David Reynolds | Scouting secrets

Psst. Anybody looking over your shoulder? Just checking. Can’t be too careful these days. But I trust you even if your elected representatives do not. I am sorry that you were not in the loop. I was left out, too. So all either of us knows is what we read and hear. Not enough to form an opinion. But I have no choice. I have a deadline to make. 

That’s the problem when public officials operate within their own closed loop. For those outside the loop, facts quickly become fiction, and a short story grows into a tall tale.

There is another problem. A big one. It involves trust. When those we elect don’t trust us, guess what? We do what comes naturally. We return the favor. In spades.

Oh, what a terrible price to pay for attempting to keep the public’s business private. Yes, Mr. Congressman, Mr. Supervisor and others with public tittles, your only business is always our business. One other thing – we love to gossip.

If you wish to know more about what we are not supposed to know, pick up a copy of this month’s The Rockbridge Advocate. The Advocate assumes that you have the necessary security clearances to read about what may happen in your backyard. That alone puts the paper on a higher level than those who assume otherwise.

Hopefully, my point is made. Outside of national security and personnel issues, there is no need for secrecy in conducting the public’s business.

Now let’s move on to the gathering storm. Think of the Olympics, the other Summer Games played every four years. Think of Montreal, Los Angeles, Atlanta, Sydney, Beijing and London. Now think of Goshen (pop: 406), slightly smaller than those other places. Olympic cities are on the average of fifteen times greater than the number of visitors to their games. As for the Boy Scouts of America Jamboree games? Even if we include all of Rockbridge, Augusta and Bath as host counties, visitation would double the permanent population! And if it is just Goshen that is impacted, there would be 500 visitors for every current resident!

As for the cost? As of now, no one is sure. Or no one is telling. It would be nice to know who pays for what. No locality we know has ever made money from hosting a large gathering. The residents of Montreal were the first to cry uncle when the Olympic bills came in. The residents of Communist China got hit with at least a $40 billion bill for the 2008 Olympics. However, that translates to only $32 per person. At least the Chinese who paid the bill were told what they were buying.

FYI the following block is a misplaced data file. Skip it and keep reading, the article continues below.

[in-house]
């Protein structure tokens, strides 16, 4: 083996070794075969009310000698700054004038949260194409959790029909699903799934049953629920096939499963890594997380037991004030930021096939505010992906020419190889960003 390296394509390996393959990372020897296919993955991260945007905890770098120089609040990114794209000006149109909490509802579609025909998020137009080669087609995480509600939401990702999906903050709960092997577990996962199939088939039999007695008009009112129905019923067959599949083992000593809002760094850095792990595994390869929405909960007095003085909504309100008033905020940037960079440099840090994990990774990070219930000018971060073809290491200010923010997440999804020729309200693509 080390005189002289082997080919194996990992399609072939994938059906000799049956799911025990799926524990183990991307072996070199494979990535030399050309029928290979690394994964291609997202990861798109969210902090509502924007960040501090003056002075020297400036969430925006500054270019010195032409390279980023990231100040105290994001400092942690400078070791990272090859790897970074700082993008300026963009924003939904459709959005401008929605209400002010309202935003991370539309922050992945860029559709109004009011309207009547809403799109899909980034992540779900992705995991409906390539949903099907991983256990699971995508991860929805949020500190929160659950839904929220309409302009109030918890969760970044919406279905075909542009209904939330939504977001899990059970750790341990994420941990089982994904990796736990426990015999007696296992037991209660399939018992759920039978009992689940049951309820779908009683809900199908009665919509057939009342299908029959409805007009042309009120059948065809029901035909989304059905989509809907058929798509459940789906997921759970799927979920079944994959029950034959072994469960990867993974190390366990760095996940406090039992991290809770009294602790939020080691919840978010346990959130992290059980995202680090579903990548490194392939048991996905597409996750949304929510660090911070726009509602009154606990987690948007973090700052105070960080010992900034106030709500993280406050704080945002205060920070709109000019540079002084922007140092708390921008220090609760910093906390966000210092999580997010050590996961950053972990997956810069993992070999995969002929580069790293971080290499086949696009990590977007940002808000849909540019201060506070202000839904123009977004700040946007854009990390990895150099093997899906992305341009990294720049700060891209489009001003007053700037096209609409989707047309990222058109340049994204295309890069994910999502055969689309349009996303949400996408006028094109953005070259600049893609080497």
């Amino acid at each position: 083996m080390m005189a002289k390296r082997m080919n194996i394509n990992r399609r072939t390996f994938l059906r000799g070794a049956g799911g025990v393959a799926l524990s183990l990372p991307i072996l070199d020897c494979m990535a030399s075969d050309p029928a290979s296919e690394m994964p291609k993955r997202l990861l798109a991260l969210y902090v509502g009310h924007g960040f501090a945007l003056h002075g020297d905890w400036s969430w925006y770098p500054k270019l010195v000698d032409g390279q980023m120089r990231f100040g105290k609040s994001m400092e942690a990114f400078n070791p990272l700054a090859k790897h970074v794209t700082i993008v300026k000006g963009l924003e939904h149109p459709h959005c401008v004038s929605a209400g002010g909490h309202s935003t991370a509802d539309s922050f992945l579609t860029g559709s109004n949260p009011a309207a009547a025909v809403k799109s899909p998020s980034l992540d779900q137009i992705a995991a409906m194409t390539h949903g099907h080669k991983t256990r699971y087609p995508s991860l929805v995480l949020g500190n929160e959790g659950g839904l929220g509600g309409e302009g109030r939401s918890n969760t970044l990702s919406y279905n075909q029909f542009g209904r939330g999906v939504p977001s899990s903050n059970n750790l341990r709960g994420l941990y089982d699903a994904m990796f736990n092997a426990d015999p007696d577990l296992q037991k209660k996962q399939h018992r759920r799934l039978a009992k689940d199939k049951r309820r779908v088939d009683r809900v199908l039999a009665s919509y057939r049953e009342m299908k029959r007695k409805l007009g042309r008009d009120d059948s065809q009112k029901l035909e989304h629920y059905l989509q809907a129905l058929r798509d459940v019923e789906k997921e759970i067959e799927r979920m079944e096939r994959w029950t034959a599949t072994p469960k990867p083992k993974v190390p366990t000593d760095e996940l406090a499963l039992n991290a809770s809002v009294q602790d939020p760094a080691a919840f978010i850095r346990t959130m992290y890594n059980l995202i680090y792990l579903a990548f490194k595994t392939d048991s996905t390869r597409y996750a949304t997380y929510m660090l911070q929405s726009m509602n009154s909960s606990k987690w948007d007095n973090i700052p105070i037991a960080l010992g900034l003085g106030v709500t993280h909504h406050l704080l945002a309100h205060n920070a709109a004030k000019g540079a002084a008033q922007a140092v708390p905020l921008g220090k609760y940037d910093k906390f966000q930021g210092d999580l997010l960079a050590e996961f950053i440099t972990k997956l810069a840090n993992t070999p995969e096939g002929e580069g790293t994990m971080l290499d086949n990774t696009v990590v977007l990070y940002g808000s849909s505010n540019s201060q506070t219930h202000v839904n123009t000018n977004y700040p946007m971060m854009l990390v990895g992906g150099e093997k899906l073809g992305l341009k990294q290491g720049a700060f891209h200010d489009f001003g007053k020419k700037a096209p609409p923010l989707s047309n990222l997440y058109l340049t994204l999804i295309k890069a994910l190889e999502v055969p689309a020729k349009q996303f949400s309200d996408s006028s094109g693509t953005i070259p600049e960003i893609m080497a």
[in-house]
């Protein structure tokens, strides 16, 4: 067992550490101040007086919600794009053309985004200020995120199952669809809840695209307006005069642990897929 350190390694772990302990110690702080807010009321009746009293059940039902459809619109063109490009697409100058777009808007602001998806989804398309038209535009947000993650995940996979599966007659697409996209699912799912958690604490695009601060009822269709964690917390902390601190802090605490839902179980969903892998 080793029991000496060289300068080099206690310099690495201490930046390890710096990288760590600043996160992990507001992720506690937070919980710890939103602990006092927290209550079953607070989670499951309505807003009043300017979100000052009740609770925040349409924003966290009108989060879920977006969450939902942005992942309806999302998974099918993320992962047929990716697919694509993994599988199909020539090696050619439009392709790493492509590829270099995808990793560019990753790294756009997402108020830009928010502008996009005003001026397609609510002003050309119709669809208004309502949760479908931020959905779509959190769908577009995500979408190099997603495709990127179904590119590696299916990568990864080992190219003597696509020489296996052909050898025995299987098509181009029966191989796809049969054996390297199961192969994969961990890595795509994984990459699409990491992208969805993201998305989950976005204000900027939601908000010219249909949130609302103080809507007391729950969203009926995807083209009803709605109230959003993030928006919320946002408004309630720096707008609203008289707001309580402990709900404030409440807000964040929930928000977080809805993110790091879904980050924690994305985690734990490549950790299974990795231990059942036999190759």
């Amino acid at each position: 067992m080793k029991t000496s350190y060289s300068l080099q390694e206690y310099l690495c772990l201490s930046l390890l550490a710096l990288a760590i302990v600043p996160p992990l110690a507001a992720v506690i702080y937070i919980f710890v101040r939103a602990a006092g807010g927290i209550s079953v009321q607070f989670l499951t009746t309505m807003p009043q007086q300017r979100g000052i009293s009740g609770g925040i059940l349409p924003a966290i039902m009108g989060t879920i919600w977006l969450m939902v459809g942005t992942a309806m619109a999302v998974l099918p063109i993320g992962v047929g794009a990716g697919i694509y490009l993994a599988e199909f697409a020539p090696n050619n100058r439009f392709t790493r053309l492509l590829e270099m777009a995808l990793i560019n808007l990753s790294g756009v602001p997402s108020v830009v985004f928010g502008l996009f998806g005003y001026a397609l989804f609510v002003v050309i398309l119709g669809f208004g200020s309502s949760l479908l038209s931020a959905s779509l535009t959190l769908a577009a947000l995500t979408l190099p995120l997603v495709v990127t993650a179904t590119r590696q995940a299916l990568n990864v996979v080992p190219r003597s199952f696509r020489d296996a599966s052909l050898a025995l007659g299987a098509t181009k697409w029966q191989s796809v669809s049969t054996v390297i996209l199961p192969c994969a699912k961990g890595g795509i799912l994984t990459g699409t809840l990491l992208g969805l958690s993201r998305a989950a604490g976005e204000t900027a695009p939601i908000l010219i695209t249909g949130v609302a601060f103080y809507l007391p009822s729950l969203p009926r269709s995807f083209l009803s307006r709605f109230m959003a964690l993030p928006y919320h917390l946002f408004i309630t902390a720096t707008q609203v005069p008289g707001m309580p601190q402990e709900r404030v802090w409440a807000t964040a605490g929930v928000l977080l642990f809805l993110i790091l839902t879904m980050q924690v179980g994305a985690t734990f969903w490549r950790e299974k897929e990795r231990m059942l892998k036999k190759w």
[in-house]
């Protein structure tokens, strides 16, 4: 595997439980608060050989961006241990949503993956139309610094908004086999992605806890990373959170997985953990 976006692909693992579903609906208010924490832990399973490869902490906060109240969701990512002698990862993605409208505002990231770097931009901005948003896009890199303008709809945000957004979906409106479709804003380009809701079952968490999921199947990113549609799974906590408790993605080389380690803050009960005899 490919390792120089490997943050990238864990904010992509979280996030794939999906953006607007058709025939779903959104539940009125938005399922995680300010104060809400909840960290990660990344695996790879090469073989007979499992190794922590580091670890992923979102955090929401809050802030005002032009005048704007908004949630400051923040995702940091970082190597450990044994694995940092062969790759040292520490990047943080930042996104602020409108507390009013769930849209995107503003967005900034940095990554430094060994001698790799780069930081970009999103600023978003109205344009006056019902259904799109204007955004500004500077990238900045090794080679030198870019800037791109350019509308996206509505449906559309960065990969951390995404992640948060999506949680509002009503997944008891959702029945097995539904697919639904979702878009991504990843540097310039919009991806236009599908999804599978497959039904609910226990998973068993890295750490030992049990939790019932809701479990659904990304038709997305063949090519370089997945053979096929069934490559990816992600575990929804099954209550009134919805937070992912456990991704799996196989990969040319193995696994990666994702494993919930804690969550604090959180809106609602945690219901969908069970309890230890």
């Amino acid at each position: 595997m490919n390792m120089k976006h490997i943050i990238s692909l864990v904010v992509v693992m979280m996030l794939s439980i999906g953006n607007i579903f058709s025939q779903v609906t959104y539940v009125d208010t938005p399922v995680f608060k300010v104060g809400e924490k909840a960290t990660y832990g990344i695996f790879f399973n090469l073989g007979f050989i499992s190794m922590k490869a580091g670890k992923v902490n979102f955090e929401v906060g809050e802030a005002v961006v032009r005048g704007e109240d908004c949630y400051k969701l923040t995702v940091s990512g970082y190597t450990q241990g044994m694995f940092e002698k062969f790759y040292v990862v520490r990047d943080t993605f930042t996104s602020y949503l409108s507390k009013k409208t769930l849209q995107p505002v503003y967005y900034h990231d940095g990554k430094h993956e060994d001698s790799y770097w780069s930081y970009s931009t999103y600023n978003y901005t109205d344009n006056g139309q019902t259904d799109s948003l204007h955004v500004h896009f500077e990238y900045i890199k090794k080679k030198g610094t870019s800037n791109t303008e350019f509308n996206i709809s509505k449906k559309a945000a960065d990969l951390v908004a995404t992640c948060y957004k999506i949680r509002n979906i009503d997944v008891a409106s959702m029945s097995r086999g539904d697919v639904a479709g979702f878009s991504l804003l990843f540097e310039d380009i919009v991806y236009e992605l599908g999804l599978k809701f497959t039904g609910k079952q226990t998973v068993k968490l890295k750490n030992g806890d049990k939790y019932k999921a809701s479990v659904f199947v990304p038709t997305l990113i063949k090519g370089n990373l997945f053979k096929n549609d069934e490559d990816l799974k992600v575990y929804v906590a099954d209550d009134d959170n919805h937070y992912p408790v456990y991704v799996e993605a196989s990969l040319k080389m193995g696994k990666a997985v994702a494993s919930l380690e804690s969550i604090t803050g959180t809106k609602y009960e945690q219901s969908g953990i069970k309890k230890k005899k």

Just think of it, we are living in a era when a communist country better informs its citizens of its Olympic plans than a democratic country informs its taxpayers how its money is being spent in the new political economy!

As for the concern of the NIMBYs, the Not In My Back Yard folks, I understand their feelings even if the BSA does not. If Scouts were thinking of pitching thousands of tents in my Birdfield community of 85 households, I, too, would also be a little apprehensive.

However, if we were all NIMBYs nothing would ever get built. There would be no progress. Anywhere. Zoning is designed to protect us from the misuse of our resources. So the Scout Jamboree question becomes a zoning “highest and best use” question: Should Rockbridge County issue the necessary Conditional Use Permit?

I’ll do my academic copout by saying, it all depends. It depends on two conditions. Both should be easy for the scouting organization: (1) Submit a detailed benefit/cost statement, with costs broken down by payer; and (2) Provide an EIS, an Environmental Impact Statement.

Now if the BSA really wants to get on our good side, the side without any suspicions, there are two more steps it can take. First, donate a million bucks or so to the Department of Tourism to promote our beautiful, mountainous part of Virginia. (Past governors have promised, but never kept their word.) Second, hire a good public-relations firm that will keep the BSA’s good name. See Fleishman-Hillard.

If the BSA can do all this, it will have certainly earned itself a new merit badge. Then maybe we can talk. But if not, no badge, no talk.

Our institutions are failing us during these down times. Not only in New York and Washington, but here which is still paradise. For example, the Rockbridge County Board of Supervisors held a “Sunshine Week Public Forum Meeting” earlier this week. According to the county’s official announcement, it was held to “celebrate transparency in government.” Three broad topics were discussed. The Boy Scout Jamboree was not one of them. Sorry.

 

– Column by David Reynolds


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